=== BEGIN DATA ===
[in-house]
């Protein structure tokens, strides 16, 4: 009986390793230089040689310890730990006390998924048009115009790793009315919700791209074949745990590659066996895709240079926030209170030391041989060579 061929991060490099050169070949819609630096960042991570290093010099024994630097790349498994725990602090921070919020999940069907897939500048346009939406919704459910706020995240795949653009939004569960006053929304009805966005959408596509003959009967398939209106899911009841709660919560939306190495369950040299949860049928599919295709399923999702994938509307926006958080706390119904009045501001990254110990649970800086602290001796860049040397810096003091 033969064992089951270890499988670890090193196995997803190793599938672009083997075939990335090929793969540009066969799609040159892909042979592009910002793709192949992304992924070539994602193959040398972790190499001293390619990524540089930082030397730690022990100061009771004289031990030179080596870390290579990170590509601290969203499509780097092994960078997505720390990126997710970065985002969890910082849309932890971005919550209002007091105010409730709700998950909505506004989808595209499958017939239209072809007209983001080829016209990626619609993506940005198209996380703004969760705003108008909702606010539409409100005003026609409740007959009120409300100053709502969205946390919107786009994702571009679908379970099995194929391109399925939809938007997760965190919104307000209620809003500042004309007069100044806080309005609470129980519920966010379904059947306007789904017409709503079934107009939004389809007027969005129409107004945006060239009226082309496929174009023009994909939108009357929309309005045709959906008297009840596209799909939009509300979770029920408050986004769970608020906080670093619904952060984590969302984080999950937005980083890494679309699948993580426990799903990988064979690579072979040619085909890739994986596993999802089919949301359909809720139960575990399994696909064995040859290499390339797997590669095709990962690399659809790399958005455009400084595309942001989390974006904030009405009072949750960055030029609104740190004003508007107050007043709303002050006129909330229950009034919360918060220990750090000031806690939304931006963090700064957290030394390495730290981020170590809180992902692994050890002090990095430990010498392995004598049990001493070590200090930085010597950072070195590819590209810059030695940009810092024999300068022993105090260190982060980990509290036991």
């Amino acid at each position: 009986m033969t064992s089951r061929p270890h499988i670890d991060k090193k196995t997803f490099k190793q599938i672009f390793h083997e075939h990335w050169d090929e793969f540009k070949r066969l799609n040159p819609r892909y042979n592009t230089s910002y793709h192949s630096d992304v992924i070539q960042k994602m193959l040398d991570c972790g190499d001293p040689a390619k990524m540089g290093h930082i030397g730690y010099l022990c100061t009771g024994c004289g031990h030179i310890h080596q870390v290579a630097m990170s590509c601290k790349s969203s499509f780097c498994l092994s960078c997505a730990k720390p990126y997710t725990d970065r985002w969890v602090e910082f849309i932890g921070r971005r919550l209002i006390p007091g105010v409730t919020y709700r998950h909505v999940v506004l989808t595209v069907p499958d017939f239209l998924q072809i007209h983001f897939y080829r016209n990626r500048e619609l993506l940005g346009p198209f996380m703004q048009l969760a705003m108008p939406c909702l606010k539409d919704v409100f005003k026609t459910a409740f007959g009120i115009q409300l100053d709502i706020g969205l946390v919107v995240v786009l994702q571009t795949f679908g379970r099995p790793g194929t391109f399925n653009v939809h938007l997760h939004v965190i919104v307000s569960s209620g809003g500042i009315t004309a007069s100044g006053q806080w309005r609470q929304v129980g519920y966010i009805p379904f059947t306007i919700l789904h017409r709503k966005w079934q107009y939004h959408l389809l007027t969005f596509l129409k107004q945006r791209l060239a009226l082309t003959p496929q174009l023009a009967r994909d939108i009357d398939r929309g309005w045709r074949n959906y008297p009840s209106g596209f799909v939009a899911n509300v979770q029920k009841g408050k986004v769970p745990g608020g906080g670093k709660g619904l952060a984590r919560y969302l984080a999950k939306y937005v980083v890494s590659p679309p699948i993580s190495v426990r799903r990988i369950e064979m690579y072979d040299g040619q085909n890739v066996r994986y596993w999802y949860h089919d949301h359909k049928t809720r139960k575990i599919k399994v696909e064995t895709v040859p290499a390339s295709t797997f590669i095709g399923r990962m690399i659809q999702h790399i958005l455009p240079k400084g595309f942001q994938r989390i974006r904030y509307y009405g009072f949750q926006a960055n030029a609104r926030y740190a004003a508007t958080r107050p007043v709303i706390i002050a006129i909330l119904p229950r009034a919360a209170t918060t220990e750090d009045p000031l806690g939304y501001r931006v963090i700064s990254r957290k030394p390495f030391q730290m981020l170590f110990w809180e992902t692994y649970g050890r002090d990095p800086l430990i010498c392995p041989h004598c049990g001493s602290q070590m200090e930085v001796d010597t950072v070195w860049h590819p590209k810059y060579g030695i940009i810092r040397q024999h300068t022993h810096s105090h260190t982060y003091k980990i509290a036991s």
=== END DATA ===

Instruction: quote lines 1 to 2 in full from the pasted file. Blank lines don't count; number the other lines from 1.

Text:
[in-house]
């Protein structure tokens, strides 16, 4: 009986390793230089040689310890730990006390998924048009115009790793009315919700791209074949745990590659066996895709240079926030209170030391041989060579 061929991060490099050169070949819609630096960042991570290093010099024994630097790349498994725990602090921070919020999940069907897939500048346009939406919704459910706020995240795949653009939004569960006053929304009805966005959408596509003959009967398939209106899911009841709660919560939306190495369950040299949860049928599919295709399923999702994938509307926006958080706390119904009045501001990254110990649970800086602290001796860049040397810096003091 033969064992089951270890499988670890090193196995997803190793599938672009083997075939990335090929793969540009066969799609040159892909042979592009910002793709192949992304992924070539994602193959040398972790190499001293390619990524540089930082030397730690022990100061009771004289031990030179080596870390290579990170590509601290969203499509780097092994960078997505720390990126997710970065985002969890910082849309932890971005919550209002007091105010409730709700998950909505506004989808595209499958017939239209072809007209983001080829016209990626619609993506940005198209996380703004969760705003108008909702606010539409409100005003026609409740007959009120409300100053709502969205946390919107786009994702571009679908379970099995194929391109399925939809938007997760965190919104307000209620809003500042004309007069100044806080309005609470129980519920966010379904059947306007789904017409709503079934107009939004389809007027969005129409107004945006060239009226082309496929174009023009994909939108009357929309309005045709959906008297009840596209799909939009509300979770029920408050986004769970608020906080670093619904952060984590969302984080999950937005980083890494679309699948993580426990799903990988064979690579072979040619085909890739994986596993999802089919949301359909809720139960575990399994696909064995040859290499390339797997590669095709990962690399659809790399958005455009400084595309942001989390974006904030009405009072949750960055030029609104740190004003508007107050007043709303002050006129909330229950009034919360918060220990750090000031806690939304931006963090700064957290030394390495730290981020170590809180992902692994050890002090990095430990010498392995004598049990001493070590200090930085010597950072070195590819590209810059030695940009810092024999300068022993105090260190982060980990509290036991």